In a study involving almost 1,000 2- to 5-year-olds in California, researchers found that gastrointestinal issues, such as diarrhea, food sensitivity and constipation, were six to eight times more prevalent among children with autism than those without the condition. “GI problems may create behavior problems, and those behavior problems may create or exacerbate GI problems,” lead author Virginia Chaidez wrote in the Journal of Autism and Developmental Disorders. HealthDay News

DOT rules to make airport kiosks, airline websites more accessible
New U.S. Department of Transportation rules will require airline websites and airport kiosks to be accessible to people with disabilities. Airlines will be required to make their website pages with key travel information and services accessible to people with disabilities within two years of the rule, and at least 25% of airport kiosks used for such services as printing boarding passes will be required to be accessible within 10 years. Forbes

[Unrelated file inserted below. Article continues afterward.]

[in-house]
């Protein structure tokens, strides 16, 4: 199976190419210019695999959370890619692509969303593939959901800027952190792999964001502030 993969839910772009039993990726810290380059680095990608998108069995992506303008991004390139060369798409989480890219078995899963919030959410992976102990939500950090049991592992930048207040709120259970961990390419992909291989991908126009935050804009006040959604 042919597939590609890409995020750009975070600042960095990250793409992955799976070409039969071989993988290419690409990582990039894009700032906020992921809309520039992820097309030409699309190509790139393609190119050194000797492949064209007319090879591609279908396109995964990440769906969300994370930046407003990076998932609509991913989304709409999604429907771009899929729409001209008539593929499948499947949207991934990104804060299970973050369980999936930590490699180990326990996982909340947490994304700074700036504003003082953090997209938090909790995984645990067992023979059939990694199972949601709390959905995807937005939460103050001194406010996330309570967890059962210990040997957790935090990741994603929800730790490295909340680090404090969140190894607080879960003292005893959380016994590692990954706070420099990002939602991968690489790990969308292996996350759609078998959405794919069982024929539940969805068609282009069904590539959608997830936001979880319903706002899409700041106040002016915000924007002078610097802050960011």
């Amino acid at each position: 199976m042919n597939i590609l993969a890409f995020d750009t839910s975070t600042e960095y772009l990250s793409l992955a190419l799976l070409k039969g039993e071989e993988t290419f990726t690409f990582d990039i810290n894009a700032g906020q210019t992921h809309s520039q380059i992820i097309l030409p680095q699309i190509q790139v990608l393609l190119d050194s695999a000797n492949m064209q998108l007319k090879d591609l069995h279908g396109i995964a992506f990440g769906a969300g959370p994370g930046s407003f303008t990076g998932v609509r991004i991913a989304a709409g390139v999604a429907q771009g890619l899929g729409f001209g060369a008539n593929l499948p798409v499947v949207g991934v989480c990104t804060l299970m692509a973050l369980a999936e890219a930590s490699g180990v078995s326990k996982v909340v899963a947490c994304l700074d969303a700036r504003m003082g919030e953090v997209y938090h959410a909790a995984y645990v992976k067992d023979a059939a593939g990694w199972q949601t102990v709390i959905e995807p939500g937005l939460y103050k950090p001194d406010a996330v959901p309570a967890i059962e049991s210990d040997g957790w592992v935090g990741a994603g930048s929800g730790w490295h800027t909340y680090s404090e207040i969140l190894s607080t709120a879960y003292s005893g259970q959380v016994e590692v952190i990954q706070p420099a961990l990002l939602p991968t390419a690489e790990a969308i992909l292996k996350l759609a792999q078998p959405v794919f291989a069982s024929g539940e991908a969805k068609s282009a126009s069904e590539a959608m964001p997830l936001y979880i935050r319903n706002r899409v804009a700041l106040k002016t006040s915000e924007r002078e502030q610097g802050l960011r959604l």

Transitions
Minn. district switches to inclusion model for students with disabilities
St. Paul Public Schools in Minnesota has closed most of its learning resource centers and placed students with behavioral and emotional disabilities at their home schools to have more interaction with their peers. The change has given most students a chance to be in a regular education classroom. Some student advocates and teachers raised concerns, such as not having enough aides and special-education teachers to co-teach in every classroom with students with disabilities. Pioneer Press (St. Paul, Minn.)

Adding sensory elements to stories can enhance learning